Sometimes, though, we may have an occasional snack that doesn’t always fall under the category of balanced or nutritious. We may consume these snacks for enjoyment, during social events, or even over fun bonding time with the kids. When done in moderation, this often won’t have a significant impact—and you shouldn’t beat yourself up for having a tiny slip or cheat day once in a while.
It’s when these slips become habits that we need to start practicing mindful snacking!
5 Effective Ways to Avoid Mindless Snacking
Snacks should be intentional, planned, and of course, healthy. Mindless snacking can have a negative impact on our daily routine, weight management, energy levels, and lifestyle.
Below, we’ve listed a few tips on how to stay mindful during snack time!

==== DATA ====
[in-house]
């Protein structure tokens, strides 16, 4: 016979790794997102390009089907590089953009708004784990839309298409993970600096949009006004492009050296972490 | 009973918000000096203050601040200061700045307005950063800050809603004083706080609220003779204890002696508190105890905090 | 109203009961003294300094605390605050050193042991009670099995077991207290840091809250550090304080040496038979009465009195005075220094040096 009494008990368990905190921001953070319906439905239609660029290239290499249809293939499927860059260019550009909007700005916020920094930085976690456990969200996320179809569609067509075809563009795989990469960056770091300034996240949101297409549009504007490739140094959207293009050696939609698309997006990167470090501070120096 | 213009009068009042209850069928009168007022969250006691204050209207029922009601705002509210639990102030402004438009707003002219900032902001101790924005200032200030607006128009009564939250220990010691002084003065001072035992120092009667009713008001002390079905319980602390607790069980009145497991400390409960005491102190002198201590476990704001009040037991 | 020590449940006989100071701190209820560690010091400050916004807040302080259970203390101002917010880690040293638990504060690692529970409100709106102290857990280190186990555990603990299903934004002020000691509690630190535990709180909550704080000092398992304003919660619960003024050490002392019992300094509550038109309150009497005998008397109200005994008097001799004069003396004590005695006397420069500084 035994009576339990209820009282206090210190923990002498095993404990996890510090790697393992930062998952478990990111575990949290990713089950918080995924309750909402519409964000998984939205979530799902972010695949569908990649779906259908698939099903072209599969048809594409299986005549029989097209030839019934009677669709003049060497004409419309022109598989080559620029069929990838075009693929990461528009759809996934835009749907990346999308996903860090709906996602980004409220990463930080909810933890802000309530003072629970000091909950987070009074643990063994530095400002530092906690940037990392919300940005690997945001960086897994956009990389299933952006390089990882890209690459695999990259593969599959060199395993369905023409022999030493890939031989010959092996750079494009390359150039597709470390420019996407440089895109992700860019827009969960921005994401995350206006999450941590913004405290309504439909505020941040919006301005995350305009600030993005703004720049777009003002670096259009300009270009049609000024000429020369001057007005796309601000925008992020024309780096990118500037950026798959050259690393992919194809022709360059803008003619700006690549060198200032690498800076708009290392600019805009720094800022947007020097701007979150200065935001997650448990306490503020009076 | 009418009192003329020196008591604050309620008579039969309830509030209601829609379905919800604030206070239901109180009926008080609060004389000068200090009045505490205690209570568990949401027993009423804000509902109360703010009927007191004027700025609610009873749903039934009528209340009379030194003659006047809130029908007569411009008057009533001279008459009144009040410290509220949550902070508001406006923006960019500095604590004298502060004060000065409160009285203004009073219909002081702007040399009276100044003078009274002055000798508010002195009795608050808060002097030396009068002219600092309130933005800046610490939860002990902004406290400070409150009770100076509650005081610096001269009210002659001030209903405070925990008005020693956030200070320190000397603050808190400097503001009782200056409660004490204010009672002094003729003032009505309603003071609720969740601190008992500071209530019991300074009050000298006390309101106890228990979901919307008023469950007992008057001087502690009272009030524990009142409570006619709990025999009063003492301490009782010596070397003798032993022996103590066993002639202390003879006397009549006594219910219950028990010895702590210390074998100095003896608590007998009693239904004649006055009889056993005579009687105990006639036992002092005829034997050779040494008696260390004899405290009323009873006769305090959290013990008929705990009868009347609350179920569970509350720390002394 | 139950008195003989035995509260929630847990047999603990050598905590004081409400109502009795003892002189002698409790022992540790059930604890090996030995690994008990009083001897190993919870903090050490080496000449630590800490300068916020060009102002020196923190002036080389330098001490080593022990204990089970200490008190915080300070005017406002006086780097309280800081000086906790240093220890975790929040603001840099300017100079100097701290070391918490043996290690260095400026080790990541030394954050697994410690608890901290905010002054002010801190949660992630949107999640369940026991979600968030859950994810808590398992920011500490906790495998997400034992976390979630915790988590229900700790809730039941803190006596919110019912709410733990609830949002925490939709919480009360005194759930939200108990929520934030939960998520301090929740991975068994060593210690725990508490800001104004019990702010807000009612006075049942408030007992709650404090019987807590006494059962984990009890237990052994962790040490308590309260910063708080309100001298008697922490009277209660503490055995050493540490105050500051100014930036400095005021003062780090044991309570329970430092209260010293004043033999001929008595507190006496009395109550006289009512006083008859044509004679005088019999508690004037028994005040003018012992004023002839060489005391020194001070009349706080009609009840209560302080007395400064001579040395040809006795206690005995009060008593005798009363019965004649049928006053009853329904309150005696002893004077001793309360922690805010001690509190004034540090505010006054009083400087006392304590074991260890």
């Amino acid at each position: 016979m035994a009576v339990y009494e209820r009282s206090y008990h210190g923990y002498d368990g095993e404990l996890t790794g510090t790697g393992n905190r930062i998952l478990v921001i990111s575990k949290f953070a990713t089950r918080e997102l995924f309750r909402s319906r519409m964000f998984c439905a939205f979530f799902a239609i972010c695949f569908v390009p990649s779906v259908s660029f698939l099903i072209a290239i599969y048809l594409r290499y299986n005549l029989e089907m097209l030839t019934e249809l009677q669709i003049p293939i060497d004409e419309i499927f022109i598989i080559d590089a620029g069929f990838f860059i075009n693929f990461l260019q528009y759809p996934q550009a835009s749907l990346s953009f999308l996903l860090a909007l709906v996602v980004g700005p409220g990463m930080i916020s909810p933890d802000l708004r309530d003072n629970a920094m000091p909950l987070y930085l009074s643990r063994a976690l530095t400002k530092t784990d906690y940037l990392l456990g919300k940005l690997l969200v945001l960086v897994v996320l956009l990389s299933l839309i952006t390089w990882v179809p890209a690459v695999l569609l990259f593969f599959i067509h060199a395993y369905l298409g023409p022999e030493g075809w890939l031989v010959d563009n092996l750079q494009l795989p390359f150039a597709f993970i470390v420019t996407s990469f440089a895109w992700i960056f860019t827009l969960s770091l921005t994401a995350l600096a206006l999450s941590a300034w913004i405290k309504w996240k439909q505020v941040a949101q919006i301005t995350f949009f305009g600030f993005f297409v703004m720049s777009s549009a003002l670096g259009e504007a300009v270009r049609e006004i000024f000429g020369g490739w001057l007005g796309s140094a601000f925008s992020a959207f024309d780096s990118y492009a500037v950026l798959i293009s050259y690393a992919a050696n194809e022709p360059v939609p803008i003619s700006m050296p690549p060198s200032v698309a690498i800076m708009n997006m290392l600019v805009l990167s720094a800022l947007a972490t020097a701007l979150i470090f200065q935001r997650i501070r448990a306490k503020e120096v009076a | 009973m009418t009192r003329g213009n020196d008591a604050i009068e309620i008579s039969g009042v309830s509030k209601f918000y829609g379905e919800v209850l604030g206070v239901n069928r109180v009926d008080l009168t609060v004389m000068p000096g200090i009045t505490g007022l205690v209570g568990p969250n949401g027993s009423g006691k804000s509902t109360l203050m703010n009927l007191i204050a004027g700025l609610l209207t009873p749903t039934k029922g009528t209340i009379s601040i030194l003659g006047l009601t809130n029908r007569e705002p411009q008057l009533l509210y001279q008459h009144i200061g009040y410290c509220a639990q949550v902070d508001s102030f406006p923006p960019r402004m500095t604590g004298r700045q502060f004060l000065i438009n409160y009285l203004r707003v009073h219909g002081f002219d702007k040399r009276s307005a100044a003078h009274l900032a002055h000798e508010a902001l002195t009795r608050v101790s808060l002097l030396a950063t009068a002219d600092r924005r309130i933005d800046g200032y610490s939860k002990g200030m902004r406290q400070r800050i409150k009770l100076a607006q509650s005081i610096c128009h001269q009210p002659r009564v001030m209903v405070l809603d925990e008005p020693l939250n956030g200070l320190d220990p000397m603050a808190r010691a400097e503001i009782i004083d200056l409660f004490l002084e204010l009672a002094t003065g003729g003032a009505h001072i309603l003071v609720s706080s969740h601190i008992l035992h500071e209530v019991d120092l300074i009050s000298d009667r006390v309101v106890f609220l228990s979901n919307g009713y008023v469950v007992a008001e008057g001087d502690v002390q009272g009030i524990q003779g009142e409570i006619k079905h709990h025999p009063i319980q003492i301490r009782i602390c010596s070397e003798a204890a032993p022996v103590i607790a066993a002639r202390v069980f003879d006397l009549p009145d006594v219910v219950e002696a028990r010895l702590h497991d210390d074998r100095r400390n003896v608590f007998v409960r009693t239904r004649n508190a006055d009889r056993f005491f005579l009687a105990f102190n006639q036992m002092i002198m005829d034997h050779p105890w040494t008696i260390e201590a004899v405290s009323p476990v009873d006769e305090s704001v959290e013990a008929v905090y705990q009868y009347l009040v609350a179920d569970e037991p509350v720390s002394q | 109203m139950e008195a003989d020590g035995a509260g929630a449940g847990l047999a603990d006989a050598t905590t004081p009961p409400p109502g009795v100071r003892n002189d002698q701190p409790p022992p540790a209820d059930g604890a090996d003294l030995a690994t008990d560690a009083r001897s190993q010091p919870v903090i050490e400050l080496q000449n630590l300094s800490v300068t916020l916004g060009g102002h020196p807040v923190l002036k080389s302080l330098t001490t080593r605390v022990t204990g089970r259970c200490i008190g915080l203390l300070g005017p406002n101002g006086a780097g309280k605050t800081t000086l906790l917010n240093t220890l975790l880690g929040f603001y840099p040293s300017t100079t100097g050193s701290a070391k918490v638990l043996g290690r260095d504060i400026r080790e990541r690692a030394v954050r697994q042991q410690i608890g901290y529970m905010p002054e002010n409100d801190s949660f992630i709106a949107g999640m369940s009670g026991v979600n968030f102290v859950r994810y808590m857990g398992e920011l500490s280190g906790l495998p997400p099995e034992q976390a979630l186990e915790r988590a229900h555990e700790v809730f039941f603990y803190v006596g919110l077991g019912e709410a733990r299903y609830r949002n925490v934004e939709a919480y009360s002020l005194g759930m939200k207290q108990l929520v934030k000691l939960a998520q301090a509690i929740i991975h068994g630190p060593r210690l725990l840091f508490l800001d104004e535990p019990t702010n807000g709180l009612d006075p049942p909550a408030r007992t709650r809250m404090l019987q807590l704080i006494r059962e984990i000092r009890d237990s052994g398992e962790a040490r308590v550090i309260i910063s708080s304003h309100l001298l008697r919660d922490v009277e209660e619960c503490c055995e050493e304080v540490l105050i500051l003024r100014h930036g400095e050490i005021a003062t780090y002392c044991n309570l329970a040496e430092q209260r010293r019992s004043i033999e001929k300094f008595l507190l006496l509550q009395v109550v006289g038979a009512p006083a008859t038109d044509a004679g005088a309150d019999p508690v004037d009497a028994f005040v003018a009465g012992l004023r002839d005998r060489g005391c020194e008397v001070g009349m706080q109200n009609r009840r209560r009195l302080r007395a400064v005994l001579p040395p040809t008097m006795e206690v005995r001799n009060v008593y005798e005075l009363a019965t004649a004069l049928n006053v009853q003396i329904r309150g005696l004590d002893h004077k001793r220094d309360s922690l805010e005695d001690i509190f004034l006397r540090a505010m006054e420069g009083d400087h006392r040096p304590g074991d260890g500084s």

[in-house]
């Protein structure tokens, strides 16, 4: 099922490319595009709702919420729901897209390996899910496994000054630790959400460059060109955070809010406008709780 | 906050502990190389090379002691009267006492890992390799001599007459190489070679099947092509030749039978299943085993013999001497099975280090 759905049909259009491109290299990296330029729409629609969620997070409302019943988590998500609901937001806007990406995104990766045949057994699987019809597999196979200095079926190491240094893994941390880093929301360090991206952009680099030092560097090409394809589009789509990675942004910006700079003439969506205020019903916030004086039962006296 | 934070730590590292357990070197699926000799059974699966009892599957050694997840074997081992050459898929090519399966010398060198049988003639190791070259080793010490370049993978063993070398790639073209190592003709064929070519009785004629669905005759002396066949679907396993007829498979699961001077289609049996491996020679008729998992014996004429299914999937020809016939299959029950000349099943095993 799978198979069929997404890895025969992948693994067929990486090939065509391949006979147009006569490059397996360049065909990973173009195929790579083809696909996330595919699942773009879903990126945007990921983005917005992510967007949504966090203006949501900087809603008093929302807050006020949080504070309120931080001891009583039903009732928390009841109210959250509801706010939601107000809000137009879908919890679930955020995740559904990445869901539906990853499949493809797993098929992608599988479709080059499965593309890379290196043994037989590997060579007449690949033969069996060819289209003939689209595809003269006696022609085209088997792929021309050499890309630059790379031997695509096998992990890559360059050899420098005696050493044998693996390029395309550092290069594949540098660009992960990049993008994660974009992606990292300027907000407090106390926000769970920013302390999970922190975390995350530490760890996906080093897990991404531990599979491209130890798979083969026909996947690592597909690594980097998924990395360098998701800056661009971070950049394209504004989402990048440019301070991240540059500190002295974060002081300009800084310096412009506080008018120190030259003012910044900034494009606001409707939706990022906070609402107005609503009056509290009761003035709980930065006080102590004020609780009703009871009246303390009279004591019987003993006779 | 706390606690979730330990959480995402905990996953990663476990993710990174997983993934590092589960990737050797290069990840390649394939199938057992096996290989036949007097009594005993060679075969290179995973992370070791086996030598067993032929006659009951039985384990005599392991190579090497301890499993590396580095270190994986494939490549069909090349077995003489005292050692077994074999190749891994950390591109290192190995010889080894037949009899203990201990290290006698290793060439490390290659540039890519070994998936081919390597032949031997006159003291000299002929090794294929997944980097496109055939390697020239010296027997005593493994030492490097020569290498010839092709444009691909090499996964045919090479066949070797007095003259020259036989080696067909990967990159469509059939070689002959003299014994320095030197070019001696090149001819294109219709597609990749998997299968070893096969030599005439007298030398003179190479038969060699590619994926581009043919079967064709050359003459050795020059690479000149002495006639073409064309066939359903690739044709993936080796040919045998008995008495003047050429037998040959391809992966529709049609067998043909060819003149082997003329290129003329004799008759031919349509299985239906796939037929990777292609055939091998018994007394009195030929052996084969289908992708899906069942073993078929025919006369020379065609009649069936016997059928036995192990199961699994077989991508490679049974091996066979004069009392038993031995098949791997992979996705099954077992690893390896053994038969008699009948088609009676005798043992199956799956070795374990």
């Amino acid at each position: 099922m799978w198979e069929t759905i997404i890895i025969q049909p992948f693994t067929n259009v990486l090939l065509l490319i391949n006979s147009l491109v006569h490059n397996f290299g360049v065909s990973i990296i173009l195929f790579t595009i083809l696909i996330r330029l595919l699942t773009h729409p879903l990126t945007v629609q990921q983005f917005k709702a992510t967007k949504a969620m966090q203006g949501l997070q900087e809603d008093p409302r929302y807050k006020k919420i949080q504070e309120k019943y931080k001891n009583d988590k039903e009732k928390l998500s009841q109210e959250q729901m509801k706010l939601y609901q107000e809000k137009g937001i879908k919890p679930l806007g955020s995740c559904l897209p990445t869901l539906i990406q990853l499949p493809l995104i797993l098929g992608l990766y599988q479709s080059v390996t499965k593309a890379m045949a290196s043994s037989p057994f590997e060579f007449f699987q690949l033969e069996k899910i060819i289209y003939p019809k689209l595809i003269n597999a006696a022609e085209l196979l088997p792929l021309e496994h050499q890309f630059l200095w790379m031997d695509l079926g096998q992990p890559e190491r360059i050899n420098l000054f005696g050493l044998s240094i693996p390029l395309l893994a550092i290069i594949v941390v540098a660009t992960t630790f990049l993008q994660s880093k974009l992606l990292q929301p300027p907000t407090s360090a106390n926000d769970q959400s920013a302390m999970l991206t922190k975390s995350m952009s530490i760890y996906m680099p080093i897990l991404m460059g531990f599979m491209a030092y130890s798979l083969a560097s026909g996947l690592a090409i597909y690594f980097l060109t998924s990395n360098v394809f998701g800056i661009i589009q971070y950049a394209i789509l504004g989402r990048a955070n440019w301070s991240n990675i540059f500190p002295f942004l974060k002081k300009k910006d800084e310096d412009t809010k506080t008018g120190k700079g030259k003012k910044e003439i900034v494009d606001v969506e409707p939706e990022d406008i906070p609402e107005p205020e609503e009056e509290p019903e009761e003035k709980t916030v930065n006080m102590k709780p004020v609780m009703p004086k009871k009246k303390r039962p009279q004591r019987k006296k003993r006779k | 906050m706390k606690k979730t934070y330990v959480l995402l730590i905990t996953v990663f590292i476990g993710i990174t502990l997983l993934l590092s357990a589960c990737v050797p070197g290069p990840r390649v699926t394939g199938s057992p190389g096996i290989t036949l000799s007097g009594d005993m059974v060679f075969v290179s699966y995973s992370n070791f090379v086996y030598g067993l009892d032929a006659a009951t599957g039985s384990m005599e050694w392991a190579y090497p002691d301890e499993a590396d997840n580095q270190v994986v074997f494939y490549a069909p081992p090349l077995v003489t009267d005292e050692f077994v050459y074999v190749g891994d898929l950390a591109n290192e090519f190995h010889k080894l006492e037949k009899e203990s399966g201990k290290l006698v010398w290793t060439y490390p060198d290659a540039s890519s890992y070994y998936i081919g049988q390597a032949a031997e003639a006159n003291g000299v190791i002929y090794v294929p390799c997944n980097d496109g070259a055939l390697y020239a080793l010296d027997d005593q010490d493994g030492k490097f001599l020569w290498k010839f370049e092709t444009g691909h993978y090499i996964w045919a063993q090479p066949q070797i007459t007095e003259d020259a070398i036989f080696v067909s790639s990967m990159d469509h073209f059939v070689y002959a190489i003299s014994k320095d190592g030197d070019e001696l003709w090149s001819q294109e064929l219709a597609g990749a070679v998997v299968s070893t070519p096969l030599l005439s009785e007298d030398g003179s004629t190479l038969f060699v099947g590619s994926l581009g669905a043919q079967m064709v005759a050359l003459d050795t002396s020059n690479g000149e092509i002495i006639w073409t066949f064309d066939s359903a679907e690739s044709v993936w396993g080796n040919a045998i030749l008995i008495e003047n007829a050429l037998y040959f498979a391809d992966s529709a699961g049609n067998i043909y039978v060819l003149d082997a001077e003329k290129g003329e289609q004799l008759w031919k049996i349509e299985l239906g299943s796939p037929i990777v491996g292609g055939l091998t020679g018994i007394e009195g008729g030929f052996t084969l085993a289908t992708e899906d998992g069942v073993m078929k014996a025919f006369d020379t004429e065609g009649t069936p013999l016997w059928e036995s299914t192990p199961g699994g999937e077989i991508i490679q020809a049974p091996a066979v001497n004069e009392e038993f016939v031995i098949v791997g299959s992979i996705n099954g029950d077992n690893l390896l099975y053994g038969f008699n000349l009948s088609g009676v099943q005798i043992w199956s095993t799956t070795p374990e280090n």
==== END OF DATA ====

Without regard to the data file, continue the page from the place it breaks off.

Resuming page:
Acknowledge the importance of snacks for a healthy daily routine.
Set a specific snack time each day.
Plan healthy snacks during meal prep to avoid overeating before meal time.
Keep yourself occupied during screen time by doing physical activity, knitting, doing laundry, or enjoying a hot cup of tea.
Control your portions, savor every bite, and enjoy your snacks.
Practicing Mindful Eating
Research has shown that poor weight management, mood swings, excessive bursts of hunger, and the development of chronic diseases can all result from continuous mindless eating.
Do you feel in control of your eating habits, daily routine, or drink choices during cocktail hour? If you’ve answered “no” to any of the above, then practicing mindful eating can help you regain control of your meal and snack consumption throughout the day.
How to Stop Mindless Eating in 5 Steps